Before the technology even existed, Dick was asking questions that plague scientists to this day: What does it mean to have conscience self? Does free will exist or are we programmed? Can we go against our programming?
A masterpiece ahead of its time, a prescient rendering of a dark future, and the inspiration for the blockbuster film Blade Runner
By 2021, the World War has killed millions, driving entire species into extinction and sending mankind off-planet. Those who remain covet any living creature, and for people who can’t afford one, companies built incredibly realistic simulacra: horses, birds, cats, sheep. They’ve even built humans. Immigrants to Mars receive androids so sophisticated they are indistinguishable from true men or women. Fearful of the havoc these artificial humans can wreak, the government bans them from Earth. Driven into hiding, unauthorized androids live among human beings, undetected. Rick Deckard, an officially sanctioned bounty hunter, is commissioned to find rogue androids and “retire” them. But when cornered, androids fight back—with lethal force.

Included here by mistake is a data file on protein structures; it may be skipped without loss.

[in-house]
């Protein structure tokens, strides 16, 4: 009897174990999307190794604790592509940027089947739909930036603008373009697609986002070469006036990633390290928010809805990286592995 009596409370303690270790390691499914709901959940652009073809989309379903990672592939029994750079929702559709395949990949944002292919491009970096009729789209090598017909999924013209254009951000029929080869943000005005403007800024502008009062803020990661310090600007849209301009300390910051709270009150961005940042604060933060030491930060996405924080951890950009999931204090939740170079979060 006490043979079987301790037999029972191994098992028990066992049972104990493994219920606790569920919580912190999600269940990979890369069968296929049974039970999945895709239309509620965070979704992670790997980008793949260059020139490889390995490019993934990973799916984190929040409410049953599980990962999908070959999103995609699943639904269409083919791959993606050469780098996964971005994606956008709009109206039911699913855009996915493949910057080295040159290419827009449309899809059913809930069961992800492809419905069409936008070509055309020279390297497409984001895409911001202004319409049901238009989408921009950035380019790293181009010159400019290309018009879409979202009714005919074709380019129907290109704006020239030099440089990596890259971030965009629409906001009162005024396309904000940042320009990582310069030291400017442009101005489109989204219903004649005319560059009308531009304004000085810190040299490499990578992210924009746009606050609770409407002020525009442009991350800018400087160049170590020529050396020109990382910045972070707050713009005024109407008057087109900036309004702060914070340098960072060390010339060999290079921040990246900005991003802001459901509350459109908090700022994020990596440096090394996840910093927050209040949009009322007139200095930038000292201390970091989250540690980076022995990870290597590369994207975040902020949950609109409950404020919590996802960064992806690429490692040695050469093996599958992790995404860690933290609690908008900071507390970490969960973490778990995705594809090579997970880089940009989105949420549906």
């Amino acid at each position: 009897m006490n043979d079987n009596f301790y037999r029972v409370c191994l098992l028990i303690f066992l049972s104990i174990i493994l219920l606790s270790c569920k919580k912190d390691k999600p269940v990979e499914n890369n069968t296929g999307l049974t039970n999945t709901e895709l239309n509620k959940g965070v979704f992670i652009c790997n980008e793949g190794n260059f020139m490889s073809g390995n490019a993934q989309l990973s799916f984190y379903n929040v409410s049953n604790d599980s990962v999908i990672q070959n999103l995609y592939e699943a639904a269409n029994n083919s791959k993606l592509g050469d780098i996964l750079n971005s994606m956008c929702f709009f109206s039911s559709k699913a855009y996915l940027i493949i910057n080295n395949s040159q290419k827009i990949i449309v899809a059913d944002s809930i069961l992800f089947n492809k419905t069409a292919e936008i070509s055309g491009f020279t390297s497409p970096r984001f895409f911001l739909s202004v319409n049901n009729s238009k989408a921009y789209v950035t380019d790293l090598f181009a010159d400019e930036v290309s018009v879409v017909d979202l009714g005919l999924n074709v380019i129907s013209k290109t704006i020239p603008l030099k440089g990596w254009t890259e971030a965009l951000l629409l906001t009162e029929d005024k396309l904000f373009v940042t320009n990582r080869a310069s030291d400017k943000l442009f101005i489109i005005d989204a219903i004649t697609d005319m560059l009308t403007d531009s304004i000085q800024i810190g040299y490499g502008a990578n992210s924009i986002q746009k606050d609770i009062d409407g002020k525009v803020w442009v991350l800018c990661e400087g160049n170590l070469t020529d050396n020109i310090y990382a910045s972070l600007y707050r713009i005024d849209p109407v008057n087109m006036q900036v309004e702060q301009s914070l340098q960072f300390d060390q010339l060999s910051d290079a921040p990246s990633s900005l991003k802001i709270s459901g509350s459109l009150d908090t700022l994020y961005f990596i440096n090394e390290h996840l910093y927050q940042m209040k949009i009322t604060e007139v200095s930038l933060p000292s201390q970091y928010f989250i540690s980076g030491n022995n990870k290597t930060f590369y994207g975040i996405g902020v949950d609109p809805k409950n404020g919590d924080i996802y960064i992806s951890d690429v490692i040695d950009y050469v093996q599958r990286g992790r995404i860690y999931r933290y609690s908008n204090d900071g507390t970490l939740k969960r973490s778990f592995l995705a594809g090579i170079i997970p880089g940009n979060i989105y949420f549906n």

Praise for Philip K. Dick
“The most consistently brilliant science fiction writer in the world.”—John Brunner
“A kind of pulp-fiction Kafka, a prophet.”—The New York Times
“[Philip K. Dick] sees all the sparkling—and terrifying—possibilities . . . that other authors shy away from.”—Rolling Stone
About the Author
Born in Chicago in 1928, Philip K. Dick would go on to become one of the most celebrated science fiction authors of all time. The author of 44 published novels and 120 short stories, Dick won a Hugo Award in 1963, and a John W. Campbell Memorial Award in 1975, and was nominated five separate times for the Nebula Award. Eleven of his works have been turned into films, including Blade Runner, Total Recall, Minority Report, and A Scanner Darkly. He died in 1982.
Praise for Philip K. Dick “The most consistently brilliant science fiction writer in the world.”—John Brunner “A kind of pulp-fiction Kafka, a prophet.”—The New York Times